Saturday, January 15, 2011

Pigeon in a black dress.

Over the holiday I saw lots of films. After my close encounter with a snow drift I found myself happy to snuggle under the comforter with a good movie, actually several. I watched The Tourist (a trip), The Fighter (a knock out), Tangled (so cute, so blond), True Grit (a feast), Somewhere (nowhere, slow) Downton Abbey (all 7 episodes and I'd do it again...) and Black Swan (Angry Birds minus the suspense). Of them all, Black Swan was probably the least entertaining. Natalie Portman is a great actor and a real beauty which this month's cover of Vogue convincingly illustrates. There were lots of things in the film that were interesting, especially her portrayal of an obsessed ballerina bent on a self destructive perfection. There was something about her guileless innocence I found really affecting that kept me watching waiting for the toe shoe to drop. Eventually, it did and I spent the remainder of the film fluffing my pillow and checking my phone for email. The noise that accompanied this film from the fashion flock extolling the brilliance of Rodarte's costume design did more than spark my curiosity. I sat hungrily waiting to see if they would make cinematic history much the same way they've scaled the heights of 7th Ave. Unless, they are special effects wizards able to make women sprout wings or grow unsightly feathers that poke through livid flesh their tutus were only just that, tutus with feathers. The only thing that seemed obviously theirs was a lonely hand knitted arm warmer that adorned Natalie's right arm in a scene that came late in the film. All that for one bit of mohair fluff on one arm. Where was the other? I would imagine that they'll be nominated for the Academy Award for best costume design. The King's Speech, True Grit and a host of other films better watch out. Just before Christmas I was walking through Bergdorf Goodman for the first time in ages and stumbled onto their area. It consisted of a lonely rack with their name above etched in plexi with a handful of depressing dresses in bits of chiffon, calico and knit all on hangers tethered to the rack with security chains. Each had been lovingly mangled with a heavy hand or a dull scissor, none of them for the better. Right next to them was a room full of Azzedine Alaia without a security chain in sight. I'm still wondering what the store was trying to protect... the unwitting customers or the clothes? Oh, and this last image is NOT from the film, though I wish it was.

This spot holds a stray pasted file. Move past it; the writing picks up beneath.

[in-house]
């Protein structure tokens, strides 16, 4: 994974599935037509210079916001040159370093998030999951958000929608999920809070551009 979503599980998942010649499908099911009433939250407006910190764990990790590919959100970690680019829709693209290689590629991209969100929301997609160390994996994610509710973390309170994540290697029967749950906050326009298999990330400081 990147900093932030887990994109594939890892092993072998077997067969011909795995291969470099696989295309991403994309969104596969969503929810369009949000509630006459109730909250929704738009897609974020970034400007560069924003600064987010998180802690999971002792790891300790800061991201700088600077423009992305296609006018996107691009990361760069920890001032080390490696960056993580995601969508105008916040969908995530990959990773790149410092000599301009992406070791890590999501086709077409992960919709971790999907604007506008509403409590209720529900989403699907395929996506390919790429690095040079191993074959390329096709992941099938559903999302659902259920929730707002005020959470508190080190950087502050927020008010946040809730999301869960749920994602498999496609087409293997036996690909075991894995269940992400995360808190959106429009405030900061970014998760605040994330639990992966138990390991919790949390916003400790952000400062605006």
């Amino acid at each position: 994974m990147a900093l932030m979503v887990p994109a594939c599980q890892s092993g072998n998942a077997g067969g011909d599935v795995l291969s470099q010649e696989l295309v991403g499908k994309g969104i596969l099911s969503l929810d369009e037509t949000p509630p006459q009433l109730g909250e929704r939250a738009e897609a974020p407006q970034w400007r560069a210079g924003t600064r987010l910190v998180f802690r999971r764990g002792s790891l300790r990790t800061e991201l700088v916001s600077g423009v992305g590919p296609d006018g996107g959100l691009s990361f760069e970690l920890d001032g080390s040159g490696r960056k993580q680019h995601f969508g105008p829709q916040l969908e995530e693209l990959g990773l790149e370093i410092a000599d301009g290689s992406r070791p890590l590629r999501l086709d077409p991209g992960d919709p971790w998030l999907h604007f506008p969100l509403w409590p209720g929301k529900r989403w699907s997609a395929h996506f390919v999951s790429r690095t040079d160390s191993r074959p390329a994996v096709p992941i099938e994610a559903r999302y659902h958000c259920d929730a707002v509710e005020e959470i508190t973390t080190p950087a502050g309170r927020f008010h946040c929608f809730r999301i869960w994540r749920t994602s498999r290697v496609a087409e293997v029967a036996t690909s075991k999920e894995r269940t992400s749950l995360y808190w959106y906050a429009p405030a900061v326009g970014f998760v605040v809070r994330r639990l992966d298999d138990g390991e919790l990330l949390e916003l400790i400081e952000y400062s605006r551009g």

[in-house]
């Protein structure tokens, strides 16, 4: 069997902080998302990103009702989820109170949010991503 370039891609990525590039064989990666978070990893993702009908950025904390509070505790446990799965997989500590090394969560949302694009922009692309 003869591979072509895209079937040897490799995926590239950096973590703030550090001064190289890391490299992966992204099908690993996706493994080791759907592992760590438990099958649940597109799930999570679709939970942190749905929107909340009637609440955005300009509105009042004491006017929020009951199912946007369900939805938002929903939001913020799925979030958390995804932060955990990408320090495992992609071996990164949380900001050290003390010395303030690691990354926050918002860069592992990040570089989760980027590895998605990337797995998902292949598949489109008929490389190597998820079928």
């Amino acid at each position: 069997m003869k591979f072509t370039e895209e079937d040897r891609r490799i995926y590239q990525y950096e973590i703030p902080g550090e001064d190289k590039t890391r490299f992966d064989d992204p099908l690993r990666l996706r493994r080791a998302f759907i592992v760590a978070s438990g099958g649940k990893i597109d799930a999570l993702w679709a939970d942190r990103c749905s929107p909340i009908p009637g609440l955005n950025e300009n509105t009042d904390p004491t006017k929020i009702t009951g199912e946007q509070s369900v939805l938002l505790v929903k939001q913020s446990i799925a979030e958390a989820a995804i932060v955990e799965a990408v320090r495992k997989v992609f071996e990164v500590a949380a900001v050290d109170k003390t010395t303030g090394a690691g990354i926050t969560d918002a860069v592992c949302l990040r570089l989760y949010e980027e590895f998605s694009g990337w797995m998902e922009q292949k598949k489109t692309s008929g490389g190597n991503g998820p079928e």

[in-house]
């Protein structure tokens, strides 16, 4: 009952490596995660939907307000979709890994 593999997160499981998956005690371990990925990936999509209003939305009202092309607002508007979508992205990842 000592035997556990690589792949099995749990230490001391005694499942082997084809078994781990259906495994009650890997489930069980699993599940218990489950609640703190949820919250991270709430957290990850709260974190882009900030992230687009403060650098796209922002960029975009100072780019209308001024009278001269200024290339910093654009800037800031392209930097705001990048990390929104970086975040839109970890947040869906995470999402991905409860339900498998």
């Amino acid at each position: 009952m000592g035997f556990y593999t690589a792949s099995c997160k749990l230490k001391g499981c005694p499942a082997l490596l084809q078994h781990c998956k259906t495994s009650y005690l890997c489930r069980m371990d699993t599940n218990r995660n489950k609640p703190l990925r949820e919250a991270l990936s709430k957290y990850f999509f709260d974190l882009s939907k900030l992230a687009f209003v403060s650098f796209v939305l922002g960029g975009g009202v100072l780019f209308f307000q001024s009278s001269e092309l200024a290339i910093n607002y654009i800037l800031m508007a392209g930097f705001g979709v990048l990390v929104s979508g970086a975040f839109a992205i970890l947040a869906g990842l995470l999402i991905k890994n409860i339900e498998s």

tyler R. said...

Boggles my mind when I hear someone didn't get their mind blown by Black Swan. I consider it a uber-stylized horror movie (in the best way). I couldn't stop thinking about it for days after, but I digress. Amy Westcott was the credited costume designer, so an award would go to her. Rodarte only "designed" the ballet costumes, which I agree looked like ballet costumes and nothing more, save for some raw hems. Their knits did make cameos with her scarf she wears throughout the movie and the arm-warmer towards the end.

Anonymous said...

Where is that last image from, Fluff? it is so beautiful - i must know. Kind of reminds me of a shot that would appear in one of Tarsem Singh's movies....(The Cell, The Fall...etc)

Fluff Chance said...

dear Miss Nash,
I found the image on google under "ballet images NYTimes". Many, many beautiful images there and also under NYC Ballet as well.